Luxury sector content marketing: luxury brands have learned to take advantage of the opportunities created by new technologies and have become extremely effective in using the tools available to tell their stories. Through content, produced independently or generated by others (consumers and influencers) and distributed on different digital channels, luxury brands are now able to build an imagery that corresponds authentically to the changing desires of their customers. In this post, we will talk about how, despite the continuous evolution of the economic, social, and cultural landscape, luxury brands are always able to represent themselves as content producers, successfully using typically editorial skills to achieve their business goals.

Before delving deeper into the aspects of content marketing in the luxury sector, it may be useful to have a general understanding of some concepts and the main trends impacting it. 

 

What is content marketing?

Content marketing is a strategic approach that involves creating and distributing valuable, relevant, and consistent content for a clearly defined target audience. It is widely used by companies of all sizes to create brand awareness, to attract and retain customers, and ultimately to promote actions that are truly profitable. What distinguishes this form of marketing from traditional marketing techniques is the relevance of the consumer, which translates into a continuous effort to adapt content to the needs and interests of a specific target audience (contentmarketinginstitute.com)

 

Content is King: is this still true? 

Put another way: in the face of evolving digital tools, is content marketing still an integral and indispensable part of any global digital marketing plan? Does content still allow the value (a symbolic, commercial, and economic value) of the resources on the web, allowing those with skills and imagination to advance the internet as a market of ideas — a market of content, in fact — as well as of experiences and products? 

Some evidence provides positive answers to these questions, confirming what Bill Gates predicted at the dawn of the digital age (web.archive.org).

1. Adoption. According to The Ultimate List of Marketing Statistics for 2020 by Hubspot, 70% of marketing experts are actively investing in content marketing and nearly 40% say content marketing is a very important part of their overall strategy.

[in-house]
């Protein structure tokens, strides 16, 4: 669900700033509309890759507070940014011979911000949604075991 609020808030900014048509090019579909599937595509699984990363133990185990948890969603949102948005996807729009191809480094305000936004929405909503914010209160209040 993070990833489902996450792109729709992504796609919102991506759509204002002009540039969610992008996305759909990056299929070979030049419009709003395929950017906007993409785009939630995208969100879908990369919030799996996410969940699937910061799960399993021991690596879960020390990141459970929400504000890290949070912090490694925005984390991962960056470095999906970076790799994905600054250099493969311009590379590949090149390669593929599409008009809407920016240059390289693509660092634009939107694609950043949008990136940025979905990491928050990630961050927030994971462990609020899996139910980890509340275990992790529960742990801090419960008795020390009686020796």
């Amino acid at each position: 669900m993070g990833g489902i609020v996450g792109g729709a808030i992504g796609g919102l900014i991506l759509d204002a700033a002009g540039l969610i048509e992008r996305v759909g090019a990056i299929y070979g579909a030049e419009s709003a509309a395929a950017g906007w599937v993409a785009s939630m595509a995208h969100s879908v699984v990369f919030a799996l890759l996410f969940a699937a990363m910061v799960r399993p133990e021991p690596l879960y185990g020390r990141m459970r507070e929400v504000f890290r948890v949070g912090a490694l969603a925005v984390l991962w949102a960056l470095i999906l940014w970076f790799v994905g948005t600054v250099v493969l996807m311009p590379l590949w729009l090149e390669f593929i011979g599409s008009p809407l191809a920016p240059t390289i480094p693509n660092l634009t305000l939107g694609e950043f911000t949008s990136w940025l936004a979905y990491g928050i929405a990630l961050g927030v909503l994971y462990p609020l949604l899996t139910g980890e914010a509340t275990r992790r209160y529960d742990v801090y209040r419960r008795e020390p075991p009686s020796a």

2. Strategy. A recent SEMrush survey shows that:

  • the most searched query in 2019 was “content marketing strategy”;
  • 77% of respondents said they have developed a specific strategy for the management, production, and distribution of content.

3. Images. In 2019, formats that involve the production and use of photo and video content, especially on social media platforms (statista.com), were widely and effectively used. 

4. User generated content. Directly sponsored serial content often leads to a more negative attitude towards the brand than the use of content marketing actions. Although coming directly from the company, content marketing is perceived as more organic, “authentic”, assimilating its content to user-generated content (Johannes Müller, Content is King – But Who is the King of Kings? The Effect of Content Marketing, Sponsored Content & User-Generated Content on Brand Responses). 

5. Inbound. A content-focused approach is central to any Inbound marketing strategy because it allows you to create truly useful, tailor-made content, make connections between brands and people, particularly those within a given target audience, and help them focus on even as-yet undefined needs and find and manage solutions to their problems. 

A content marketing strategy therefore still contributes, in a decisive way, to achieving a series of important business objectives, such as:

On the other hand, two current trends that concern the trust and attention of users/consumers, can if not adequately countered, erode the potential of a content-focused approach.

  1. Trust. The Edelman Trust Barometer Global Report identified that 73% of individuals are concerned about possible misuse of false information. The concern is that fake news may increasingly be used as “weapons of misinformation,” thereby undermining collective trust in the communication of public and private organizations.